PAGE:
FRATOROLER: Chez Ricco (2013)
Updated: Nov 17, 2020
“Chez Ricco takes us back there where Looking Forward had left our appetite with an album filled of these vintage moods”
1 Origami1 9:47
2 Chez Ricco 19:18
3 Prismagenta 7:37
4 Violet Hour 18:30
(CD-r 65:12) (V.F.)
(Psychotronic Berlin School)
I'm always impressed when one succeeds to go in time and dig the old stumps in order to extract the forgotten seeds from it. Redoing old stuff with more original visions! It's the challenge that attack brilliantly Thomas Köhler and Frank Rothe since they launched Reflections in 2010. Sailing on the turbulent waters of Looking Forward, Fratoroler gets back haunting our ears with another fabulous intrusion in the corridors of time when Tangerine Dream was the master of our earphones. CHEZ RICCO takes back there where Looking Forward had left our appetite with an album divided between its black rhythms and its misty ambiences. An album where the evolutionary structures borrow the sonic and rhythmic corridors of a Berlin School, sauce Tangerine Dream and their more contemporary roots.
And that's how a bit rough airs of a Tangram-like melody open up the very evolutionary Origami. From the first chords, whose resonant musicality remains suspended in a vacuum, Origami extends its intro where gravitates a cloud of tones tangled in oriental aromas. This is where a series of fluty notes tinkle like a memory of Tangram. The air is delightfully camouflaged in a thick down of contrasting harmonies that prowl in a seductive mosaic a bit cacophony while the uncertain rhythm of Origami makes tremble its sneaky steps . And it's the abyss! With sibylline winds blowing the darkness, Origami is already hugging its third skin in an electronic ambience where ocher lines ooze, chirp organic-cosmic tones, drummed lost percussions and finally crying a piano with timid stolen notes and nebulous poetic atmospheres of Tangram. We are at the dawn of the 8 minutes and this long track always shows its sonic embryo which spreads in all senses without really calling out for its rhythm. And it's two minutes later, with sequences pounding heavily, that this rhythm settles down. It quivers with these hyperactive sequences which team up with a more melodic line of rhythm. Nervous and feverish, the rhythm unfolds a spheroidal veil, waiting for other sequences which deeply drum against the current (yes, that sounds like Franke) while synths, very discreet until now, shout of their chants and solos with those long nasal twists which overfly a rhythmic violence constantly repressed near its frustration. The minutes pass and the music won't show any rhythmic violence, preferring rather to dive back into its misty atmospheres, as well as a surprising interlude a bit jazzy (I hear Force Majeure here) whose limits between the rhythm and its atmospheres are very tenuous. And at around the 16th minute, Origami kisses its 5th skin with two lines of sequences, one clumsy and another one more melodic, which criss-cross and form a rhythm of which the ample oscillations skip under the tunes of synth to the aromas more angelic than symphonic, sealing 20 minutes as indomitable as imperceptible.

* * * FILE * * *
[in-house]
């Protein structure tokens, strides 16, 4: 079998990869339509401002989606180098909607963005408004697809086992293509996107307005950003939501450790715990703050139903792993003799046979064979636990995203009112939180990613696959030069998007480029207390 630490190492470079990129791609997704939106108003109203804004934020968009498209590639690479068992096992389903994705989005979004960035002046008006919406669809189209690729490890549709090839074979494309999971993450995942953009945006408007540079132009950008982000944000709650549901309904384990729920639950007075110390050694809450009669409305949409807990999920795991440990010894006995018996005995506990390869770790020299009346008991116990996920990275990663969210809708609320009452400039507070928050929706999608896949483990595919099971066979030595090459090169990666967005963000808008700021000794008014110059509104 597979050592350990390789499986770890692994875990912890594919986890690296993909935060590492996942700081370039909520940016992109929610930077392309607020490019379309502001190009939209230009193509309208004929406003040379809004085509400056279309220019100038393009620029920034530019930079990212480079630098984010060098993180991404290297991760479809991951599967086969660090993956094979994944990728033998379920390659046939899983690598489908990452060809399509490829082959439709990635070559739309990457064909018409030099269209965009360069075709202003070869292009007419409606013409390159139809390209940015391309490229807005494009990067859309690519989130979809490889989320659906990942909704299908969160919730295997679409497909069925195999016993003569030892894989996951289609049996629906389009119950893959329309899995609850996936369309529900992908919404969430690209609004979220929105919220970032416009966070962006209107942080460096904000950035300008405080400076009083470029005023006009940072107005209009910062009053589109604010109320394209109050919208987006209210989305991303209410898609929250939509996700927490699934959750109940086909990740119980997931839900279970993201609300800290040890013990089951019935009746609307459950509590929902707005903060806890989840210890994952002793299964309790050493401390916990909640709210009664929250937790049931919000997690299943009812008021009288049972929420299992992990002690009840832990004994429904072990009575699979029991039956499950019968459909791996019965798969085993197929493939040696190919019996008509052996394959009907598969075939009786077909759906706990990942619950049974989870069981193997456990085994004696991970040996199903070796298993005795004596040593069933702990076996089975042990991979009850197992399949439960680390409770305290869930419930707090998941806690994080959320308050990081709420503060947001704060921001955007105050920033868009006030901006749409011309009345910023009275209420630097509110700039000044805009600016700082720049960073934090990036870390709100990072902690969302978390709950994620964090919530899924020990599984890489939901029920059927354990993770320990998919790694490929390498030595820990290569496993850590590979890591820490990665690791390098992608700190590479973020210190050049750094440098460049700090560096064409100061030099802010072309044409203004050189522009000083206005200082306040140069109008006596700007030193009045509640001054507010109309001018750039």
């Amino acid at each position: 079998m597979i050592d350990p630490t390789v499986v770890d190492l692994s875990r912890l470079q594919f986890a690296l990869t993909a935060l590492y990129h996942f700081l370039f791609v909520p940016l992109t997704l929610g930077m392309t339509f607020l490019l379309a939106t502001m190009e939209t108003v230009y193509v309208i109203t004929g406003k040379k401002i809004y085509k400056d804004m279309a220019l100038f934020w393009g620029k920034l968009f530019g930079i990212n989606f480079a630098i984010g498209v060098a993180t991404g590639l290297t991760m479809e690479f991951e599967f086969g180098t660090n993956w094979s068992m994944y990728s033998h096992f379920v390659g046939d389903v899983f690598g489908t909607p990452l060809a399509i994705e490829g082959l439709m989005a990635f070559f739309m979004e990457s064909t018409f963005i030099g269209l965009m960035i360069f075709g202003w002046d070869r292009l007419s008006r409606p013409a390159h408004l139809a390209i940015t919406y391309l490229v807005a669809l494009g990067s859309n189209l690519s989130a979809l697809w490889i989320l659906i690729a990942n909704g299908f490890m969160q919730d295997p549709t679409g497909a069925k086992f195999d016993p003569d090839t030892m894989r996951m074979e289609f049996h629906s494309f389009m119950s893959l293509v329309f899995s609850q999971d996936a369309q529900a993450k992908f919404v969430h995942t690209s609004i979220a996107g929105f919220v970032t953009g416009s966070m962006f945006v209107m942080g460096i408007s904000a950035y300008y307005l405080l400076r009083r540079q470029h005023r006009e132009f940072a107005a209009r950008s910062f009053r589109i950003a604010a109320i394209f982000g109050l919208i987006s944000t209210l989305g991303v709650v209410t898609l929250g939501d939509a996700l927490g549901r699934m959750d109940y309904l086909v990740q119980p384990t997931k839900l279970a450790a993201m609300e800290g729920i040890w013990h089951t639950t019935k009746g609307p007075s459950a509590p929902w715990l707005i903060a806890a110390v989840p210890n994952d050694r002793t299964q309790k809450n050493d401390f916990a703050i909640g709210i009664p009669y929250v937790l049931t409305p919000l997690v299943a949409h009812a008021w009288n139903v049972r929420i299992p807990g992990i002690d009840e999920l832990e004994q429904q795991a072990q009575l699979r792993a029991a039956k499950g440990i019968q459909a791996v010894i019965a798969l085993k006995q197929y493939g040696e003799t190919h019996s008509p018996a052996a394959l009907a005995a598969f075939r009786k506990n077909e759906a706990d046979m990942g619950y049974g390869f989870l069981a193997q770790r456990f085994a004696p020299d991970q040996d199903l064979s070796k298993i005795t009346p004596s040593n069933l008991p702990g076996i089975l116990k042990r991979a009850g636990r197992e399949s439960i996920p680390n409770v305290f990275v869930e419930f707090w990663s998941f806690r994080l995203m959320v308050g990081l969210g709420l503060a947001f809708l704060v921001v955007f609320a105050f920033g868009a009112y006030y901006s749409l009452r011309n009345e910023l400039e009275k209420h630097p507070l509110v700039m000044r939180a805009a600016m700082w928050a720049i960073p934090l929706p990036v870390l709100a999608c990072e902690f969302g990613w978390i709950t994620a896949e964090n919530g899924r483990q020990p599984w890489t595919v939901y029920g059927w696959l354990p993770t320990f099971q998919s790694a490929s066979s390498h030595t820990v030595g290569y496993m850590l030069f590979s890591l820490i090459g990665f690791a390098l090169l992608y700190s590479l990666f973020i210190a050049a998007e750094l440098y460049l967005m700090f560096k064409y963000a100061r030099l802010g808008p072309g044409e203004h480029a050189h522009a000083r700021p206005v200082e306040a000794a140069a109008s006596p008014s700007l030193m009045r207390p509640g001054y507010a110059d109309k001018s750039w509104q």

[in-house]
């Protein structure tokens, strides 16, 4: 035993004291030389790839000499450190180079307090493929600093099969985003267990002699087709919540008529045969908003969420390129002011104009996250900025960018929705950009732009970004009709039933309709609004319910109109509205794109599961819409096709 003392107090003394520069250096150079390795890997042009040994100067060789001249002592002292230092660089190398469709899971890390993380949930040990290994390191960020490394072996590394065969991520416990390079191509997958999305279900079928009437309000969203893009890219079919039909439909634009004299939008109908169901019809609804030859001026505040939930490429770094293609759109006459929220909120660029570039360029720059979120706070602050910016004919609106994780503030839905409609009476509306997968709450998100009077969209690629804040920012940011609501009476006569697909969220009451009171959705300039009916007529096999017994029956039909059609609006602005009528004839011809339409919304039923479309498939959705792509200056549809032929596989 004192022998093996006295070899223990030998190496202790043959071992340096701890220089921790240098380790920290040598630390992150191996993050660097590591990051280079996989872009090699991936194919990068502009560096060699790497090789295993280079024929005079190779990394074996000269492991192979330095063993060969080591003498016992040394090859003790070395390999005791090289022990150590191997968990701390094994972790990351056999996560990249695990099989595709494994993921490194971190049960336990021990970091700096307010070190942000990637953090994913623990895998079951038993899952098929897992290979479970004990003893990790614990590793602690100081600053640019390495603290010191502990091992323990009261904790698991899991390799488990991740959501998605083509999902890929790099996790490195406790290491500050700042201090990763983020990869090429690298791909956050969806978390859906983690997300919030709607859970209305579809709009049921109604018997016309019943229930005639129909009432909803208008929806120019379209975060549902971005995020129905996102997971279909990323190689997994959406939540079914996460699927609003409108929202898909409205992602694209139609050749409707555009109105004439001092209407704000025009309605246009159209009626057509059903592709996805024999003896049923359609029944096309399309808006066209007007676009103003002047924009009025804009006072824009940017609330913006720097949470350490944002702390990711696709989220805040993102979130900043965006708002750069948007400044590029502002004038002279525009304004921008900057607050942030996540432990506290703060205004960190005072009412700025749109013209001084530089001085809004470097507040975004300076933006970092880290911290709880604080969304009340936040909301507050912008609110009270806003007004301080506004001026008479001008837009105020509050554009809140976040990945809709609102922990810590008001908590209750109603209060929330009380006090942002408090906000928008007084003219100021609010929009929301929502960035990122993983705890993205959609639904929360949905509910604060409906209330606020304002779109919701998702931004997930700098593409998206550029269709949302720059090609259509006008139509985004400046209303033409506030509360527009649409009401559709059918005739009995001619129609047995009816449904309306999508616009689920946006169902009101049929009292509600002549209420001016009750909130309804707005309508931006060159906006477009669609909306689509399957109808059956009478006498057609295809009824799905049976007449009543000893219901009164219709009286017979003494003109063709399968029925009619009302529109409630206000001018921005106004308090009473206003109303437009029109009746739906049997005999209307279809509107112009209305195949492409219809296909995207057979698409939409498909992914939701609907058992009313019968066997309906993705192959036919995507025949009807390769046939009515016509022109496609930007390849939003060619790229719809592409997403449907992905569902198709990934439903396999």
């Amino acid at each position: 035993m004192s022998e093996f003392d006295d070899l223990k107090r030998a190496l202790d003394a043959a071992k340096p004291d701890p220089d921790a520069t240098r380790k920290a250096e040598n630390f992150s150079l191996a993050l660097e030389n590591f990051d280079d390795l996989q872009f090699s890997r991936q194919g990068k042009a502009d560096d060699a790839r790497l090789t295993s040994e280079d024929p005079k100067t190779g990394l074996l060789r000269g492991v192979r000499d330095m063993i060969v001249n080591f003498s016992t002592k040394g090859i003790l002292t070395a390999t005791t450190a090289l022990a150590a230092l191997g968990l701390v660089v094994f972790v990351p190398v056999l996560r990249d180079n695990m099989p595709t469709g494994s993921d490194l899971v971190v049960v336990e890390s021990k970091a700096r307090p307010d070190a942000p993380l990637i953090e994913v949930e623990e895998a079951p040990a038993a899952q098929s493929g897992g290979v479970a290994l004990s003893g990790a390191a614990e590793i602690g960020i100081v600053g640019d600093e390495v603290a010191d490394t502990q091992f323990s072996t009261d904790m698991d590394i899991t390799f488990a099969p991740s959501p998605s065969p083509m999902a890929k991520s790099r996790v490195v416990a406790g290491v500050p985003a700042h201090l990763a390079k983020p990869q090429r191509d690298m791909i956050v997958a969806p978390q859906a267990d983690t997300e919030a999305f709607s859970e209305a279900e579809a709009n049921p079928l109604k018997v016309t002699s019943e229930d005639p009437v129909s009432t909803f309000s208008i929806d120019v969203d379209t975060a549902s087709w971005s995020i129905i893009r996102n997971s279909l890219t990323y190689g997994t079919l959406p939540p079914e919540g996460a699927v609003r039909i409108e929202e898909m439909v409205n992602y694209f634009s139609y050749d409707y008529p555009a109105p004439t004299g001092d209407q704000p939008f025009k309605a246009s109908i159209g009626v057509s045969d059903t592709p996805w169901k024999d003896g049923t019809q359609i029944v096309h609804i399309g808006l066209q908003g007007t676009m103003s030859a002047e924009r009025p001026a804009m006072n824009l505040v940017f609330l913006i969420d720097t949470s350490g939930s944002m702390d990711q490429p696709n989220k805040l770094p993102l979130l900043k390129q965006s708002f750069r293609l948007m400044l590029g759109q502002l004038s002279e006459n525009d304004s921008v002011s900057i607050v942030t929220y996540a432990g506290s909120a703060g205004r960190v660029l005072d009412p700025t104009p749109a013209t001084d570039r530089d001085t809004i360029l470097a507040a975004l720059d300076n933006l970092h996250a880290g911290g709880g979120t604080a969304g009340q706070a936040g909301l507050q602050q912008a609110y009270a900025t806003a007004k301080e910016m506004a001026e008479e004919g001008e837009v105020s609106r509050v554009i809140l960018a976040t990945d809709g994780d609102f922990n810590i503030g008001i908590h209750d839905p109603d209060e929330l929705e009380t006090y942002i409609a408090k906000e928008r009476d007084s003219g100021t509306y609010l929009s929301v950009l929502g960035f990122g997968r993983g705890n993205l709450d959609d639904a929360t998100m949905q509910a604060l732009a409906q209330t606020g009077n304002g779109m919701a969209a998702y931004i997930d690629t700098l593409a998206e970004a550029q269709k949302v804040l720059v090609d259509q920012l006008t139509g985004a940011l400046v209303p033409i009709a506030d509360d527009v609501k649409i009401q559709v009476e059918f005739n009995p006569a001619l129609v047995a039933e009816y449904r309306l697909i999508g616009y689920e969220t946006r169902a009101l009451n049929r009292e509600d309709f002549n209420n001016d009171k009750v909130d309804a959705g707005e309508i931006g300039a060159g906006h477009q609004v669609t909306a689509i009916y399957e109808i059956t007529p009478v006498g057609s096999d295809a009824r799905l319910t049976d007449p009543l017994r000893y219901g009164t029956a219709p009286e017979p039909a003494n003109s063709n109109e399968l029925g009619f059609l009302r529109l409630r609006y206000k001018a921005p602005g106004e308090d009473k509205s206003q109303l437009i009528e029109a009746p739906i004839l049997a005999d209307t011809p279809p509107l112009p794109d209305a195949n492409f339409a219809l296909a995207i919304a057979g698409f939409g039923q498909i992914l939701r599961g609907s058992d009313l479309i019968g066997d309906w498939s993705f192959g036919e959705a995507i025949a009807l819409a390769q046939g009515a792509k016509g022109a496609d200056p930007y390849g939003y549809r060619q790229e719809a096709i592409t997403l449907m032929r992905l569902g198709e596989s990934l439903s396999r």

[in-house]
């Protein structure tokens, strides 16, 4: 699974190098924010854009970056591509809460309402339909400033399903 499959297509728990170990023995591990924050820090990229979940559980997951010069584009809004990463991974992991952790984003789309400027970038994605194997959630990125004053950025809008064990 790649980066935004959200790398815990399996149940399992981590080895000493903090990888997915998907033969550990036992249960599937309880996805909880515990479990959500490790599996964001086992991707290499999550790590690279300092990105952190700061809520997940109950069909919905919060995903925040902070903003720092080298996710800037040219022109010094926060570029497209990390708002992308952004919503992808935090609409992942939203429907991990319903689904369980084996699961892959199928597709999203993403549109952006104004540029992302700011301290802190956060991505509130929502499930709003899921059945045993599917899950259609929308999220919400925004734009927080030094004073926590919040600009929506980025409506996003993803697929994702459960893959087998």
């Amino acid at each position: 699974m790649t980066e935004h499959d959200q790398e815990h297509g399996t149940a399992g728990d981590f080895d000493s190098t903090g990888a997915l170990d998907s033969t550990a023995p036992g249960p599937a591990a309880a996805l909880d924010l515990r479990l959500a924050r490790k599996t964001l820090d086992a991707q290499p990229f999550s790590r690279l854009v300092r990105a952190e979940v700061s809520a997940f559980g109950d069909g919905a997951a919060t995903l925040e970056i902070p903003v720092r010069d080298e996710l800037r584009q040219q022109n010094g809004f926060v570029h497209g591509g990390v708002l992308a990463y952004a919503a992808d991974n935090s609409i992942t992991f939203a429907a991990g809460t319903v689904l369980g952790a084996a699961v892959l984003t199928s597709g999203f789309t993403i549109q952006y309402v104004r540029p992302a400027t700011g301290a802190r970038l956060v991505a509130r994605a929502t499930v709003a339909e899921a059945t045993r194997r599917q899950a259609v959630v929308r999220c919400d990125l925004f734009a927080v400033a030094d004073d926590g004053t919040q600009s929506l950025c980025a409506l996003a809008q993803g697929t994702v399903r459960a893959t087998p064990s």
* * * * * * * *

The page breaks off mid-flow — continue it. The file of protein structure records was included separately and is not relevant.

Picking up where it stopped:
The title-track borrows the same evolutionary mosaic as Origami, but with a clearly wilder approach. The intro is forged in a bed of cloudiness with choruses to the sibylline harmonies which hum on a slow macabre march and its uncertain rhythm which pounds dully in the twinkling of a melody dreaming at the mercy of its spaced out chords. A heavy rumbling shakes the ambiences and makes topple over the nebulous march of Chez Ricco towards a powerful dark rhythm where heavy sequences alternate their steps into a rhythmic allegory of the wonderful retro Berlin School's vintages years. It's tenebrous and it's powerful. And that ends by where the ambiences of the Dream from the years Logos to Poland had already flirted. Comes then the second part of CHEZ RICCO which presents a more atmospheric portion. After a track richly ambiospherical in Prismagenta, Violet Hour presents a linear rhythm which drums in dense sonic spheres with ambiences as much dark and apocalyptic, bringing back the listener into the morphic lanes embraced by Looking Forward.
Sylvain Lupari (January 2nd, 2014) *****
Available at SynGate Bandcamp